The district court judge ruled in a case brought by blogger John Baglow over comments by Roger Smith in a debate between the two that the case be dismissed.

Then the Ontario Court of Appeals got involved, deciding to hear the case.

“The appeals court did not overturn Justice Annis’ dismissal because he erred in finding that the comment was not defamatory, but because the case raised a number of political interest and legal issues that the higher court felt should be dealt with,” the Fourniers reported.

The site operators said it’s a good opportunity to establish ground rules for the ideas of free speech and freedom to comment.

“Oddly, although going through a full trial will be an expensive and time consuming process for us, we are pleased with their finding. We see it as a golden opportunity to make important fundamental law that will protect Internet users across Canada, and beyond our borders.”

Mark Fournier, in a statement on the website, explained that the appeals court has instructed parties to return to Superior Court with expert witnesses who can better inform the court of the many new issues related to the situation.

“Traditional defamation law is badly in need of an update in its application to the Internet,” Mark Fournier wrote.

“Unfortunately, and for reasons we do not understand, the high court ordered us to pay John Baglow $14,000 in costs. It is difficult because the appeals court wants us to help them examine these important issues, yet they placed a financial burden on us that could potentially knock us out of the game. If this happens it will be bad for Canadian Internet users.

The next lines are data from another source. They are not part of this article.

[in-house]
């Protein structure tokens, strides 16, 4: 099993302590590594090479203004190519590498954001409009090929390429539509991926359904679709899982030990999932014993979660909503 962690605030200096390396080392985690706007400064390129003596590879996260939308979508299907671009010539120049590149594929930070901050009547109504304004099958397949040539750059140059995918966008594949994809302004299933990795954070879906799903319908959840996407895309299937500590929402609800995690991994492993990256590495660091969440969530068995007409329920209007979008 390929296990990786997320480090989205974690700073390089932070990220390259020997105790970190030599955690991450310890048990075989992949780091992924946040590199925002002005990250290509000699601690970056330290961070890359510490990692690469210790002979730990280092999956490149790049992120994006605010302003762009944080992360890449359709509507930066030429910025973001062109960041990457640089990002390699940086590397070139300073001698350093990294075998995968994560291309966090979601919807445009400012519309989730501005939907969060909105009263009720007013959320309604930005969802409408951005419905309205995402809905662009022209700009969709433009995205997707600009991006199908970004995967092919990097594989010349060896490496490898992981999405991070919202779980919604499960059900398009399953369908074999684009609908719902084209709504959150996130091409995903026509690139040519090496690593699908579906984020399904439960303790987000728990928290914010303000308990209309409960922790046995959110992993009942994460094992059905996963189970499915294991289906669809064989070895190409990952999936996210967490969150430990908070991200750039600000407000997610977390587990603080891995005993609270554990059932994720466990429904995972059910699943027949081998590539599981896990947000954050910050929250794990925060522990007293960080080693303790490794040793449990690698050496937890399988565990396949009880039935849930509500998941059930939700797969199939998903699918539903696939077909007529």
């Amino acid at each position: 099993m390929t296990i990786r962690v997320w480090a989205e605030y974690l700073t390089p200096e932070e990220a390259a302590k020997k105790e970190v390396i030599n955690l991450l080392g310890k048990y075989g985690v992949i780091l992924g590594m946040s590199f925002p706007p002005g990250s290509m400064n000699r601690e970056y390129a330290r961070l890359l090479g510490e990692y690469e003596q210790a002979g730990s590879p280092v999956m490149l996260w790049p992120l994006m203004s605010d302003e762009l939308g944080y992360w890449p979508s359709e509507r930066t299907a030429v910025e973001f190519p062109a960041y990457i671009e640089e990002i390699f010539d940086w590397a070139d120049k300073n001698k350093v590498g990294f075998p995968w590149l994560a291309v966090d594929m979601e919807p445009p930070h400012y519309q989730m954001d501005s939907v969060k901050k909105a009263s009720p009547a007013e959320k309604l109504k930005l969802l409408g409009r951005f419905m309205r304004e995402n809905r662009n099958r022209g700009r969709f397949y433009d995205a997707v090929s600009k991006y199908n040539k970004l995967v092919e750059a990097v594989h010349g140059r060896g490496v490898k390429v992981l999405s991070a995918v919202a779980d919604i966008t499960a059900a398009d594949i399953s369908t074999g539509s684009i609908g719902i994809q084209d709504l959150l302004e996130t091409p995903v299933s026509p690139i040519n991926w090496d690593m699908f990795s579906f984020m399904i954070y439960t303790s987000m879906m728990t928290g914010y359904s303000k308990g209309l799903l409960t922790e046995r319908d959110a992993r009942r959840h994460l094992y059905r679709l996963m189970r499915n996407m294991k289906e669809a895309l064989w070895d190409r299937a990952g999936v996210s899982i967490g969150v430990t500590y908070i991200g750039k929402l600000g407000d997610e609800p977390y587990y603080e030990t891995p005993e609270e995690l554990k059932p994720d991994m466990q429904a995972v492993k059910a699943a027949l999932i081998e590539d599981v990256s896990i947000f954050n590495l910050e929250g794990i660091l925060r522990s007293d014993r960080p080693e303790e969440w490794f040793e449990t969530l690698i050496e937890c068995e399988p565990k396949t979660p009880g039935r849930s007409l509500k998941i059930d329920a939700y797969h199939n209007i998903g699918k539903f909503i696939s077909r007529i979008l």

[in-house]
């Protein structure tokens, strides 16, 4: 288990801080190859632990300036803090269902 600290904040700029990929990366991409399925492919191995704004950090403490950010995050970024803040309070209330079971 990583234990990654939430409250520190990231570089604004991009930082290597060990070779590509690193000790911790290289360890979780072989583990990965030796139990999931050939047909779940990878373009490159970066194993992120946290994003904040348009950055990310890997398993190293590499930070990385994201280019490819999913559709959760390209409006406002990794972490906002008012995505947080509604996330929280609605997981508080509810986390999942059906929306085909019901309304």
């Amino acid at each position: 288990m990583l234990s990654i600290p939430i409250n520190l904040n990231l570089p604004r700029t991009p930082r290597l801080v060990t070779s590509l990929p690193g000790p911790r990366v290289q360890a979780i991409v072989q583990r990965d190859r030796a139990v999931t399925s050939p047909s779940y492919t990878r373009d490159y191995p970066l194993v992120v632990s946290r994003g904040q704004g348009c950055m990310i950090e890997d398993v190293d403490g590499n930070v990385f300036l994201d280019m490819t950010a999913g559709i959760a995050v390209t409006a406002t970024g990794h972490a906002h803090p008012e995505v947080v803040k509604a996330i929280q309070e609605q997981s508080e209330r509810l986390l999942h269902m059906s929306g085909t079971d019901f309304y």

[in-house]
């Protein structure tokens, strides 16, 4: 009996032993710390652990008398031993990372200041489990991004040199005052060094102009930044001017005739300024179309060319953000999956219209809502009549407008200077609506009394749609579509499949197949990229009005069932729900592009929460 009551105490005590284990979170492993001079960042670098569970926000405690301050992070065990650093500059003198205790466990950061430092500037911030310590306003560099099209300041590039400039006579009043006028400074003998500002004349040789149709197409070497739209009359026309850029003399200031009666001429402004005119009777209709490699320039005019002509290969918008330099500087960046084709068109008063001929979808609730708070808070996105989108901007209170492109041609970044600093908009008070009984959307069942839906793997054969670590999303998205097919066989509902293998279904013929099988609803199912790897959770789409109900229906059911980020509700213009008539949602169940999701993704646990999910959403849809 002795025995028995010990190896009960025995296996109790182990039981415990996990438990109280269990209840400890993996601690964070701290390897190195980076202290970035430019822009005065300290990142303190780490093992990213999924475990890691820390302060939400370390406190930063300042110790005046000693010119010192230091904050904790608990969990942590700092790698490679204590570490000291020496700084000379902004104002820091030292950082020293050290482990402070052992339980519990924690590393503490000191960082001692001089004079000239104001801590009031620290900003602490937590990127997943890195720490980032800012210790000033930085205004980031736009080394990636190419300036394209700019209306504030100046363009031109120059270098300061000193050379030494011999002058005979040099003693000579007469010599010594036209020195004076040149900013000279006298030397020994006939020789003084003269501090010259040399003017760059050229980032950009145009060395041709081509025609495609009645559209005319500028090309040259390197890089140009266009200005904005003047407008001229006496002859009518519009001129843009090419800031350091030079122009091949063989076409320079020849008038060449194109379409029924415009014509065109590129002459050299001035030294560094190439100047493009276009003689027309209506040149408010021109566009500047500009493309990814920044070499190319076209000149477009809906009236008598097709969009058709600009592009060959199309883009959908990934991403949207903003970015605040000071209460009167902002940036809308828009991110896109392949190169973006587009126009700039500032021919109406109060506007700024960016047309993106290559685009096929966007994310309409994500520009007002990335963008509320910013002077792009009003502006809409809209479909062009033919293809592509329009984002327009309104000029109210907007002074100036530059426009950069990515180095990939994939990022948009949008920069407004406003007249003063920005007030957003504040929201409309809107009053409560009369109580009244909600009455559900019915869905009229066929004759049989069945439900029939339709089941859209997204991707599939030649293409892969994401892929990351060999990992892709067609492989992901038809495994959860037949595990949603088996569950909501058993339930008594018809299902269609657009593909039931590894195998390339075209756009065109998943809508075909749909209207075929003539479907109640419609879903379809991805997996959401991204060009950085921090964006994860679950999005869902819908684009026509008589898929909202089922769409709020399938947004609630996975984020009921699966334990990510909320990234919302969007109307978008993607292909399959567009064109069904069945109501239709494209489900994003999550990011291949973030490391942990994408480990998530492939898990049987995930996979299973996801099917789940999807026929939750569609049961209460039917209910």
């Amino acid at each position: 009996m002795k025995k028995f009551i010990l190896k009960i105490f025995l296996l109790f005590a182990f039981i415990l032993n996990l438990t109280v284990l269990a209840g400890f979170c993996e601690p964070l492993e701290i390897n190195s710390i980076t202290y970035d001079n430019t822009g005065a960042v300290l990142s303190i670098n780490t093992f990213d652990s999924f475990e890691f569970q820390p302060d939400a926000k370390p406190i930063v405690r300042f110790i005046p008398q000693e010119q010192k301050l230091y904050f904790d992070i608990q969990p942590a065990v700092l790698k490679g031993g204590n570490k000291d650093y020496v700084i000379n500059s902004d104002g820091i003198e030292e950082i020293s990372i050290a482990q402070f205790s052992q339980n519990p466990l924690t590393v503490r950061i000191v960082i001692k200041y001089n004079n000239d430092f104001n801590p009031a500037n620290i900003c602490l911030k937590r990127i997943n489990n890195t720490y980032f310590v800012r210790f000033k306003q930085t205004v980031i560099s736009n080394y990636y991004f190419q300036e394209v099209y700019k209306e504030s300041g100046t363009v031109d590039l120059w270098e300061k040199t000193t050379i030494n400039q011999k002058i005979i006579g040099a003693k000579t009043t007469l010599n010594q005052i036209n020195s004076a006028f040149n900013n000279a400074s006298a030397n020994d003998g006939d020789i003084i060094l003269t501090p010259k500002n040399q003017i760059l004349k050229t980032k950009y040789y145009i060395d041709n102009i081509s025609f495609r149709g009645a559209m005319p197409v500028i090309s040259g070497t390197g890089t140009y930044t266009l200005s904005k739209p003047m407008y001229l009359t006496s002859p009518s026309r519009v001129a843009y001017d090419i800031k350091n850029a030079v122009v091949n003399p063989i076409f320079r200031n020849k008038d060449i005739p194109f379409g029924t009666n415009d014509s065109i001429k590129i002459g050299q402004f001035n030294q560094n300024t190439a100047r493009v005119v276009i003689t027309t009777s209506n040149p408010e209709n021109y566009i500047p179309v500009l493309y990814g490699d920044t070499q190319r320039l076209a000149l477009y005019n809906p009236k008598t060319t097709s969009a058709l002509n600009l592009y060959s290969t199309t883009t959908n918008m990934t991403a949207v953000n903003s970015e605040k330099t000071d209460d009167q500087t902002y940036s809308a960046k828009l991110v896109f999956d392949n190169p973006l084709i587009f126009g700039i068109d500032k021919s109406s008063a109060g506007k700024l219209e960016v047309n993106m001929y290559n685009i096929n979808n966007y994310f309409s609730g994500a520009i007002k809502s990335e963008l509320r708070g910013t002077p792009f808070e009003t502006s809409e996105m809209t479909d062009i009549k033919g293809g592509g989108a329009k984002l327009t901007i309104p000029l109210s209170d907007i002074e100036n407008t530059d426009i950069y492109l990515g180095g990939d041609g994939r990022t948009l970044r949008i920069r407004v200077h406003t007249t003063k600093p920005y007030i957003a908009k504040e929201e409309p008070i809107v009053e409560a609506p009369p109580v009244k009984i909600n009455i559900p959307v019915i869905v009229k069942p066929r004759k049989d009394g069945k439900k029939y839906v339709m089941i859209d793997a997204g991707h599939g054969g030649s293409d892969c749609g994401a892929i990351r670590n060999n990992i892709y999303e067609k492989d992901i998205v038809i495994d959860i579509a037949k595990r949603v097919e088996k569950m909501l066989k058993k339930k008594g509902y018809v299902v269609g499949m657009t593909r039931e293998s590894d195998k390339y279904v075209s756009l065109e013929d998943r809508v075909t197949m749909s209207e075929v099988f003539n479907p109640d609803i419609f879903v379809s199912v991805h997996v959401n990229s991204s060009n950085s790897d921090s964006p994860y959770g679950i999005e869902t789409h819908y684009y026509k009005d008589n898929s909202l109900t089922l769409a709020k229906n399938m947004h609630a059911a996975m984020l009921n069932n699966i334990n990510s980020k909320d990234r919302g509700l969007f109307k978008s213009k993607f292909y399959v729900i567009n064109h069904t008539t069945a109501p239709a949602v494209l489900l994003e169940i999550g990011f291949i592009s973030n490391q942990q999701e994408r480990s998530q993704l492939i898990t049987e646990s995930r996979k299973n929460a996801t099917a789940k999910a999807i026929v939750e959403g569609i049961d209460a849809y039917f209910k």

“We will remain in an era where Internet arguments will be settled by SLAPP suits and lawfare, and, to us, that is completely unacceptable.”

Connie Fournier told WND that the issue is that in the United States, there is a different standard than what is used in Canada, where the law is based on British common law.

She said there are fewer protections for websites whose managers allow comments or posting.

“What’s happening is there’s a chill for website owners. When they get a complaint, they either have to take it down right away or face paying tens of thousands of dollars. There’s a … chill because of that.”

She said what the court has proposed – a review of the requirements and standards – is a good idea.

Without such review, Canada could end up being a shoppers’ forum for lawsuits over Internet statements, which could even threaten to reach across international boundaries and snag in Canadian courts American or other website operators.

She noted a Canadian Supreme Court decision just months ago now allows lawsuits in Canada based on the “connection” to Canada, such as if a person has business connections to Canada, lives there or such.

She said Free Dominion actually was transferred to a Panamanian corporate ownership and hosting service because of the threat to speech in Canada right now.

Several of the current disputes arose in a complaint that targeted a 2007 statement regarding radical Islam.

The idea of censoring a forum site, except for the truly abominable statements, is not something they would like to pursue, she said.

“We want people to do their own fact checking, take everything they read … and really think about it,” she said.

The Fourniers also have posted online a list of the legal attacks they’ve endured.